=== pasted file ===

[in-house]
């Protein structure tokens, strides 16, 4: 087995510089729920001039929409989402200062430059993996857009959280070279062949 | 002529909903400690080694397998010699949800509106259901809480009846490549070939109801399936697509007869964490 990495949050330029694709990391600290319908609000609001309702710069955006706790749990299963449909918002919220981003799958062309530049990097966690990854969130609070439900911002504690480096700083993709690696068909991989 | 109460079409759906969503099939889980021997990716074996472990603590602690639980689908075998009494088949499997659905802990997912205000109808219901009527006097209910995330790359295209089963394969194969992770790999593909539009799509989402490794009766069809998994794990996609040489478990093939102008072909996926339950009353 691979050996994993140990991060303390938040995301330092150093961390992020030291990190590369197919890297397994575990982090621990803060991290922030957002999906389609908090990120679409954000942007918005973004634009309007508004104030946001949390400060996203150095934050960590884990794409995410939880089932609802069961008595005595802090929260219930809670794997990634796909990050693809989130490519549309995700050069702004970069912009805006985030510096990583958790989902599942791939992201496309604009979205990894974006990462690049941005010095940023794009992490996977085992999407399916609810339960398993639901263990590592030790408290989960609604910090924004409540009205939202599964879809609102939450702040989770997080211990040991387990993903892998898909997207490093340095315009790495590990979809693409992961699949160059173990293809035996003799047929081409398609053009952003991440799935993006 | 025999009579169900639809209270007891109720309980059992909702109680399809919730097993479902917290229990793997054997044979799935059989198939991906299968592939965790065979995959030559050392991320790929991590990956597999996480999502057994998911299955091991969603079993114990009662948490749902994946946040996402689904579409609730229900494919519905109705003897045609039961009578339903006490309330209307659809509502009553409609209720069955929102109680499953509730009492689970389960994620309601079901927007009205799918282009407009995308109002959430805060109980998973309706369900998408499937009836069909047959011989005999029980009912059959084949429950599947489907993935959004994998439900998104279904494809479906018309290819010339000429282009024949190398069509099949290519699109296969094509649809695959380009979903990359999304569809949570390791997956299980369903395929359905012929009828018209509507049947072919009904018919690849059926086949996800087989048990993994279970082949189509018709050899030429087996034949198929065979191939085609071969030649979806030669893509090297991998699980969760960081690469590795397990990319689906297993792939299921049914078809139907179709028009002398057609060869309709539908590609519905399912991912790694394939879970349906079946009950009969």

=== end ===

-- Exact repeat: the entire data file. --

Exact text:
[in-house]
């Protein structure tokens, strides 16, 4: 087995510089729920001039929409989402200062430059993996857009959280070279062949 | 002529909903400690080694397998010699949800509106259901809480009846490549070939109801399936697509007869964490 990495949050330029694709990391600290319908609000609001309702710069955006706790749990299963449909918002919220981003799958062309530049990097966690990854969130609070439900911002504690480096700083993709690696068909991989 | 109460079409759906969503099939889980021997990716074996472990603590602690639980689908075998009494088949499997659905802990997912205000109808219901009527006097209910995330790359295209089963394969194969992770790999593909539009799509989402490794009766069809998994794990996609040489478990093939102008072909996926339950009353 691979050996994993140990991060303390938040995301330092150093961390992020030291990190590369197919890297397994575990982090621990803060991290922030957002999906389609908090990120679409954000942007918005973004634009309007508004104030946001949390400060996203150095934050960590884990794409995410939880089932609802069961008595005595802090929260219930809670794997990634796909990050693809989130490519549309995700050069702004970069912009805006985030510096990583958790989902599942791939992201496309604009979205990894974006990462690049941005010095940023794009992490996977085992999407399916609810339960398993639901263990590592030790408290989960609604910090924004409540009205939202599964879809609102939450702040989770997080211990040991387990993903892998898909997207490093340095315009790495590990979809693409992961699949160059173990293809035996003799047929081409398609053009952003991440799935993006 | 025999009579169900639809209270007891109720309980059992909702109680399809919730097993479902917290229990793997054997044979799935059989198939991906299968592939965790065979995959030559050392991320790929991590990956597999996480999502057994998911299955091991969603079993114990009662948490749902994946946040996402689904579409609730229900494919519905109705003897045609039961009578339903006490309330209307659809509502009553409609209720069955929102109680499953509730009492689970389960994620309601079901927007009205799918282009407009995308109002959430805060109980998973309706369900998408499937009836069909047959011989005999029980009912059959084949429950599947489907993935959004994998439900998104279904494809479906018309290819010339000429282009024949190398069509099949290519699109296969094509649809695959380009979903990359999304569809949570390791997956299980369903395929359905012929009828018209509507049947072919009904018919690849059926086949996800087989048990993994279970082949189509018709050899030429087996034949198929065979191939085609071969030649979806030669893509090297991998699980969760960081690469590795397990990319689906297993792939299921049914078809139907179709028009002398057609060869309709539908590609519905399912991912790694394939879970349906079946009950009969």